[ 10 ]
Elizabeth Glaser's legacy and passion grew out of the personal tragedy of the death of her daughter, Ariel, from AIDS and her heroic efforts to save the life of her son, Jake. She was dealt a very difficult hand, but with her, the glass was always half full. Her legacy continues to inspire and give hope to people everywhere living with the virus.
[ 9 ]
She brought attention to the fact that HIV affects children differently than it does adults and that living with the virus affects families in a unique way.
[ 8 ]
She decided to become a very public face of HIV when the stigma
surrounding the virus was still very strong. She educated and persuaded presidents, lawmakers, scientists, and celebrities
to address the emergency.
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She always maintained her sense of fun and celebrated life's successes. A tequila toast to celebrate major accomplishments is a tradition the foundation still continues.
[ 6 ]
Elizabeth always put children first. Her unique vision of raising money with a fun family event was the impetus for the A Time for Heroes carnival in Los Angeles and Kids for Kids in New York, both of which continue to bring joy to children each year.
[ 5 ]
Nearly two decades ago Elizabeth was the first person to go to Congress and successfully lobby for pediatric AIDS research funding. Today the foundation continues to be a voice for children in Washington, D.C., and around the world.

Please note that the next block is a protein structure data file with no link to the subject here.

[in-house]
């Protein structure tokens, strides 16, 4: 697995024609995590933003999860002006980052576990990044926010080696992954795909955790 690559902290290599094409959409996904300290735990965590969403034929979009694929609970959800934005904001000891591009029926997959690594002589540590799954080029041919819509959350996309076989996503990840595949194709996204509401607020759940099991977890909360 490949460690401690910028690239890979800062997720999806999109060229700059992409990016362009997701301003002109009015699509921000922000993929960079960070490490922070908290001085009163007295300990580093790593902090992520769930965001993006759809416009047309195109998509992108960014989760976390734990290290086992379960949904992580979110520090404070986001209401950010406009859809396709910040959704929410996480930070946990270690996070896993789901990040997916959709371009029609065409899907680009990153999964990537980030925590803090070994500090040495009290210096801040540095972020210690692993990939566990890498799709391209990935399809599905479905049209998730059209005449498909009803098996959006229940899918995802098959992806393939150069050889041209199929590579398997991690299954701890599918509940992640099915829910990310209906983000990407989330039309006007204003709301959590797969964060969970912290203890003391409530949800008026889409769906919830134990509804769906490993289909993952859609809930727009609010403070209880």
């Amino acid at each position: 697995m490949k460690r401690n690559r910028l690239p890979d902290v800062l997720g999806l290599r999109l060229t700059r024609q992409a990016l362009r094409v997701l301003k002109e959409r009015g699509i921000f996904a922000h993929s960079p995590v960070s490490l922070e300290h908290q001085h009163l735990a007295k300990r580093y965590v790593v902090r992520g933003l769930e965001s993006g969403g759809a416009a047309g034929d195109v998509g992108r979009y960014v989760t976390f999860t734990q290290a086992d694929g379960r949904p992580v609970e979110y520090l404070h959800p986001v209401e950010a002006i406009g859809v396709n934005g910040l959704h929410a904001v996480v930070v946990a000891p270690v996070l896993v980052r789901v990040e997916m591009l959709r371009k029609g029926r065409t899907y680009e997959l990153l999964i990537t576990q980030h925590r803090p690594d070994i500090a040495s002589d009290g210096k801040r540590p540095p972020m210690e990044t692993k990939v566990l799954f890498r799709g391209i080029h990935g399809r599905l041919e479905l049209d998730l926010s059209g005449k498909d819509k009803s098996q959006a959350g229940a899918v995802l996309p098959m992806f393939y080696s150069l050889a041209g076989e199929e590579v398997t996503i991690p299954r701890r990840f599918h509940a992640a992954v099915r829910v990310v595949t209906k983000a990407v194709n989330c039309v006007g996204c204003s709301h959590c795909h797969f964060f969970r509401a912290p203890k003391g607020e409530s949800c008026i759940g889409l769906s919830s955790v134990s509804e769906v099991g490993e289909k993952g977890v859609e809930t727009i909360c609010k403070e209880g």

[ 4 ]
Elizabeth created a community of scientific researchers--none existed before--to collaborate and tackle the issue of pediatric AIDS.
[ 3 ]
Thanks in part to Elizabeth's pioneering efforts in sparking pediatric research, scientific discoveries have reduced the rate of mother-to-child transmission of HIV in the United States to less than 2%.
[ 2 ]
Expanding upon Elizabeth's legacy, the foundation was one of the first to bring prevention of mother-to-child transmission services to the countries hardest hit by the pandemic, most in sub-Saharan Africa.
[ 1 ]
Driven by Elizabeth's personal conviction that every child deserves a lifetime, the foundation that started as three moms around a kitchen table is now working around the globe to give children living with HIV a chance for a healthy future.
About Susie Deegen: 'After Elizabeth Glaser's daughter, Ariel, lost her battle with AIDS in 1988, Elizabeth rose to action. Fully aware that son Jake's life was also in danger, she approached her close friends Susan DeLaurentis and me for help in creating a foundation that would serve to raise money for basic HIV research. The foundation had one critical mission: to bring hope to children with AIDS. Few researchers were focusing on issues specific to pediatric HIV, there were no drugs available for children, and the infection rate was rapidly rising. Glaser, DeLaurentis, and I sought to change that harsh reality. Twenty years later, I continue to serve on the board of directors for the Elizabeth Glaser Pediatric AIDS Foundation.'